I'd like to offer you a mental frame for the traffic issue, one you've probably never heard:
We're at the point where the roadway system in developed areas has reached a state of maturation. The fiscal and environmental costs of expanding capacity are so high that it is mostly out of reach. Yet vehicle trips keep increasing. This results in ever-increasing congestion all over the Bay Area, which is significantly worse here.
Mill Valley is something like a pressure cooker, because of its isolation from the rest of the county. Because of that, Mill Valley is at the bleeding edge of this change. Read More...
TRANSDEF’s President was the only member of the public to speak on the item. His suggestion that the District show leadership on climate change by encouraging its passengers to arrive at the Ferry Terminal by ways other than solo driving was ignored by the Committee. The text of his comments follows. Read More...
In its August 26 meeting, the Committee approved a consensus plan including the following elements that had been proposed by TRANSDEF: a North-South bikeway on the railroad trestle, if feasible; improved merging of E. Sir Francis Drake Blvd. with I-580; and an added eastbound lane on E. Sir Francis Drake Blvd.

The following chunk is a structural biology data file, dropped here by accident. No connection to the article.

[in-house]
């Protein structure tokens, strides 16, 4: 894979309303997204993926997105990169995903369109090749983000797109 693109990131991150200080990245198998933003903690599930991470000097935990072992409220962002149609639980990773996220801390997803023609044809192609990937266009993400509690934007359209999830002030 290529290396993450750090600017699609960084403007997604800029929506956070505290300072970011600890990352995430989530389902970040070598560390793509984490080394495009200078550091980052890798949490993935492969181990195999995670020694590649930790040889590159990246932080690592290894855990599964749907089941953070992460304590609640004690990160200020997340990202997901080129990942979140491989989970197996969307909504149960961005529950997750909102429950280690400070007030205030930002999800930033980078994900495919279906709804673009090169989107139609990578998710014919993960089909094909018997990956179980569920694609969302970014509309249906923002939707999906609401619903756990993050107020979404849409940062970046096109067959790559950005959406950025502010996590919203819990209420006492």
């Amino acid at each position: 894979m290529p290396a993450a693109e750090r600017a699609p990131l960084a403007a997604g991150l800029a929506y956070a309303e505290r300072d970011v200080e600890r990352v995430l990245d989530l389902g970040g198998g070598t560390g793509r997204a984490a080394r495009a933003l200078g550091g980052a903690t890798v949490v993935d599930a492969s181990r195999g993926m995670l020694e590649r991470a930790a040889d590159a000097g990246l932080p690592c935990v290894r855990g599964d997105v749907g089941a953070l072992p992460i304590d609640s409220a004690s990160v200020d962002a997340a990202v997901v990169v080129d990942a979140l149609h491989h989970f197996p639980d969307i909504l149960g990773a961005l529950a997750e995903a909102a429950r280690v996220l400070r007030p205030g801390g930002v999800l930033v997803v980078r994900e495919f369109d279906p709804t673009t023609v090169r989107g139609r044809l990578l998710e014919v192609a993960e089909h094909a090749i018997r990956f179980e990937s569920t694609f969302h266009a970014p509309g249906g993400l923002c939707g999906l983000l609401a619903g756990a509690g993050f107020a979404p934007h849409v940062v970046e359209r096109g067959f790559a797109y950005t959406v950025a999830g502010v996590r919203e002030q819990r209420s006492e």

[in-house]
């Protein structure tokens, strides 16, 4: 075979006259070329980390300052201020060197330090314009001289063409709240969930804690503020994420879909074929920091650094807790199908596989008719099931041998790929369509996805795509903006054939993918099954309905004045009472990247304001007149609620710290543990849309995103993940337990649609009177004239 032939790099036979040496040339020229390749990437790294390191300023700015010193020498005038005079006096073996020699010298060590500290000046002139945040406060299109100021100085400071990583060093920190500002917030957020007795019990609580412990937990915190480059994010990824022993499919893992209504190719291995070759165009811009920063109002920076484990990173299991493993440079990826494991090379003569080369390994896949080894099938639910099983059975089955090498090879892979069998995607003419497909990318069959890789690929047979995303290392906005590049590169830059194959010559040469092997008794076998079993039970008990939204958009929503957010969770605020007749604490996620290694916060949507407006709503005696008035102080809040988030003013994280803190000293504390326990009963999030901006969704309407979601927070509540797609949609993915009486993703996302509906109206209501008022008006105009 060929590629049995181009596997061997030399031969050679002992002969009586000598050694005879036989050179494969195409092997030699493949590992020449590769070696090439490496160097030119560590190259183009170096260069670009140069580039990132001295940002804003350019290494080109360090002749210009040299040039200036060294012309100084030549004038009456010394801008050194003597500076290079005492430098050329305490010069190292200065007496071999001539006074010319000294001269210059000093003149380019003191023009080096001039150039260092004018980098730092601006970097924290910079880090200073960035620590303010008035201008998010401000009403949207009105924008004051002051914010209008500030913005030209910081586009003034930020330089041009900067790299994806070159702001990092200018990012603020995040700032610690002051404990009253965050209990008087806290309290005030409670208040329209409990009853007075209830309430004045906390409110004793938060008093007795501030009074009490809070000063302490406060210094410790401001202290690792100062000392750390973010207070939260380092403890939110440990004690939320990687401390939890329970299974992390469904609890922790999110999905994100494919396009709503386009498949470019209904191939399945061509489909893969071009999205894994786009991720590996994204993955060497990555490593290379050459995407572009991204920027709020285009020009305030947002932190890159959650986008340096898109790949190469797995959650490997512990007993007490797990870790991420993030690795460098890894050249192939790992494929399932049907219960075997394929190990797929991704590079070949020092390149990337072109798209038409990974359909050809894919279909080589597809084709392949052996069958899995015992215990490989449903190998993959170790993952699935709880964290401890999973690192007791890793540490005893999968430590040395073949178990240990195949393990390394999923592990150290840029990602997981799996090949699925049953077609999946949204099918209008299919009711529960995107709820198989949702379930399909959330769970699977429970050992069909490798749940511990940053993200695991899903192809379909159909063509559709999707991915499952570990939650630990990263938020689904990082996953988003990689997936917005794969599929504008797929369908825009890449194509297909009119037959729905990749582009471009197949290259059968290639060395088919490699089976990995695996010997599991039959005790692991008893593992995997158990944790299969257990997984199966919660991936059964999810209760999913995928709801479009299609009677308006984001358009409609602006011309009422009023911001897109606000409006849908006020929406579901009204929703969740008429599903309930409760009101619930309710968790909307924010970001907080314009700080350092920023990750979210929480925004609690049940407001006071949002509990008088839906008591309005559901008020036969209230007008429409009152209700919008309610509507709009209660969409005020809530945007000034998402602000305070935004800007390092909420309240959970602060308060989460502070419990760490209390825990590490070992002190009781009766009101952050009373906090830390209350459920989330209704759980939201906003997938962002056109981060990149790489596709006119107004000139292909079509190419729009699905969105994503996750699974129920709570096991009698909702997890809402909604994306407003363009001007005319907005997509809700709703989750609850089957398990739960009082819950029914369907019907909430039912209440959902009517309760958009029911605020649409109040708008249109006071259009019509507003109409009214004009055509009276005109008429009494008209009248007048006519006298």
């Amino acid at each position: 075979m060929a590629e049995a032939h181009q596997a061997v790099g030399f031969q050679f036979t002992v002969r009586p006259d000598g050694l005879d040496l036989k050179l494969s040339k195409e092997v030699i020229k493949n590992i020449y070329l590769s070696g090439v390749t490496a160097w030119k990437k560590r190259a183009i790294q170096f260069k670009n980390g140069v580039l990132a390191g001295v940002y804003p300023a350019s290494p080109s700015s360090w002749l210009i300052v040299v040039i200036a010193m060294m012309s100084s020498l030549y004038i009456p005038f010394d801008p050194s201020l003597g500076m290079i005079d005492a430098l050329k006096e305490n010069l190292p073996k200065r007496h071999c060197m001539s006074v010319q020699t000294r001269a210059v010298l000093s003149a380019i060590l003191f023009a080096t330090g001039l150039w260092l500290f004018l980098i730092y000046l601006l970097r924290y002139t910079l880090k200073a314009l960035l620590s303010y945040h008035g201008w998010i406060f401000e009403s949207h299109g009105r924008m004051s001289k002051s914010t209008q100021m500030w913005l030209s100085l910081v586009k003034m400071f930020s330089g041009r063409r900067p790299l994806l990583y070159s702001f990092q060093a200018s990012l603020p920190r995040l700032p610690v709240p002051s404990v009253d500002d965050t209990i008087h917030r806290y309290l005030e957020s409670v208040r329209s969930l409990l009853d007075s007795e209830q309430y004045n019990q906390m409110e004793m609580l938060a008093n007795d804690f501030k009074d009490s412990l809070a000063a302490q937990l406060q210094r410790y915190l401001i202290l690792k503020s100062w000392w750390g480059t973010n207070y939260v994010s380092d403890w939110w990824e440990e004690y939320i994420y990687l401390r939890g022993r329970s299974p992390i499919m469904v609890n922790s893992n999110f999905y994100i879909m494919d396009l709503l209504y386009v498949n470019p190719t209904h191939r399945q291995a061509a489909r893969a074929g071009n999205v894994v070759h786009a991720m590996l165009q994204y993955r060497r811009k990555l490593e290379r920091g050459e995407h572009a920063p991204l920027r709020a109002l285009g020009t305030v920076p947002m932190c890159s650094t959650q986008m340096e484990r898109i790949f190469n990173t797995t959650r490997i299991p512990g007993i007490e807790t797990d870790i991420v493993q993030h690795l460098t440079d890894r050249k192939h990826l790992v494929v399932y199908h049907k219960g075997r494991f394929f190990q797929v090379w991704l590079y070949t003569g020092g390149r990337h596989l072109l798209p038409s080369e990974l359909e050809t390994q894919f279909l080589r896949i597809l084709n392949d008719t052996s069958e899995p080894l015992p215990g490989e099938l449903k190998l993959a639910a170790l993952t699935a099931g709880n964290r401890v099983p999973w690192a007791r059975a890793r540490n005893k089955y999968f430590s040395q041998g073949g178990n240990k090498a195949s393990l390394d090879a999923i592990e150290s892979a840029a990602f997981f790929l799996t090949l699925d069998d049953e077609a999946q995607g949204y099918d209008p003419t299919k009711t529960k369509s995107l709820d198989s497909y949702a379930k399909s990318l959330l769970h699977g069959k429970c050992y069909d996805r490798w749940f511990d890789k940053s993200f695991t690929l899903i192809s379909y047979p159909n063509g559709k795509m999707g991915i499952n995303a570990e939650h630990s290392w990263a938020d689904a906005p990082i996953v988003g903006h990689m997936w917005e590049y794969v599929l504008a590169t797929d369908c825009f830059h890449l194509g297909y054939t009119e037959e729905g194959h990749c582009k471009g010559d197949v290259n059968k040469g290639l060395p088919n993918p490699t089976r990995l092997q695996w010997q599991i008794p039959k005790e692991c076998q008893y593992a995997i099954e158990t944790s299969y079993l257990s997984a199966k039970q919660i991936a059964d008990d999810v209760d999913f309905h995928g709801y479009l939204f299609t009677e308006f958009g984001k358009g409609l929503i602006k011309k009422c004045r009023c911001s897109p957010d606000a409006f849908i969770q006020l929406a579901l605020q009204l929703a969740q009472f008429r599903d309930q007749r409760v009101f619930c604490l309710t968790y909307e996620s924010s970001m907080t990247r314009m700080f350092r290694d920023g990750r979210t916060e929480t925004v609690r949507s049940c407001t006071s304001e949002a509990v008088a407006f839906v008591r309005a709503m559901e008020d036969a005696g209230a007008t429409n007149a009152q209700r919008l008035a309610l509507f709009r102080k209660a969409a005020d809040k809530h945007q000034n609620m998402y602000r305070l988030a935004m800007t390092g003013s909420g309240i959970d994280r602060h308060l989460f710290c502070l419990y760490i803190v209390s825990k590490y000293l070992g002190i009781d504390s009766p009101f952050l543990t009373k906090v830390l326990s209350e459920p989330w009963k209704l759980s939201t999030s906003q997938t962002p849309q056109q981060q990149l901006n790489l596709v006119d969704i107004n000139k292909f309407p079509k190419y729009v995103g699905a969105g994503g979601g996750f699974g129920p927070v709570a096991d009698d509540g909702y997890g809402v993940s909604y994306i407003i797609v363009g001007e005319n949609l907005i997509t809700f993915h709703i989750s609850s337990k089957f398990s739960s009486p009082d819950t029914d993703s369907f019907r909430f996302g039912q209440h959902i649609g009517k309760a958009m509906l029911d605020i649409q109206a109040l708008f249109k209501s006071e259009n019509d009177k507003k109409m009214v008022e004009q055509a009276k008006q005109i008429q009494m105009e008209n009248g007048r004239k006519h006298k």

Marin County has become known lately for very vocal opposition to the Bay Area’s regional plan. TRANSDEF published an opinion piece on recent overreactions to regional planning. In an effort to foster an informed dialogue over housing issues, the Marin County League of Women Voters has published Dispelling the Myths Surrounding Affordable Housing.
TRANSDEF’s Comments to the
Transportation Authority of Marin
Regional Transportation Plan Discussion, 10-27-11
You have the authority to set a
very new direction for transportation in this county.
But you would never know it by reading the staff
report. Judging by the report, this agenda item
appears to be just another routine item.
The whole point of this agenda item last month had been to ask you what weight to give to each of the RTP candidate priority criteria. But that focus has been buried. It isn't at all clear what you are expected to do with this item. If you had been properly briefed by staff, you would recognize this item as the ultimate transportation policy setting discussion.
In my view, this is yet another in a long history of presentations shaped to maintain the status quo. TAM's predecessor agency had an ugly practice of keeping decision makers in the dark, so as to have staff positions rubber-stamped.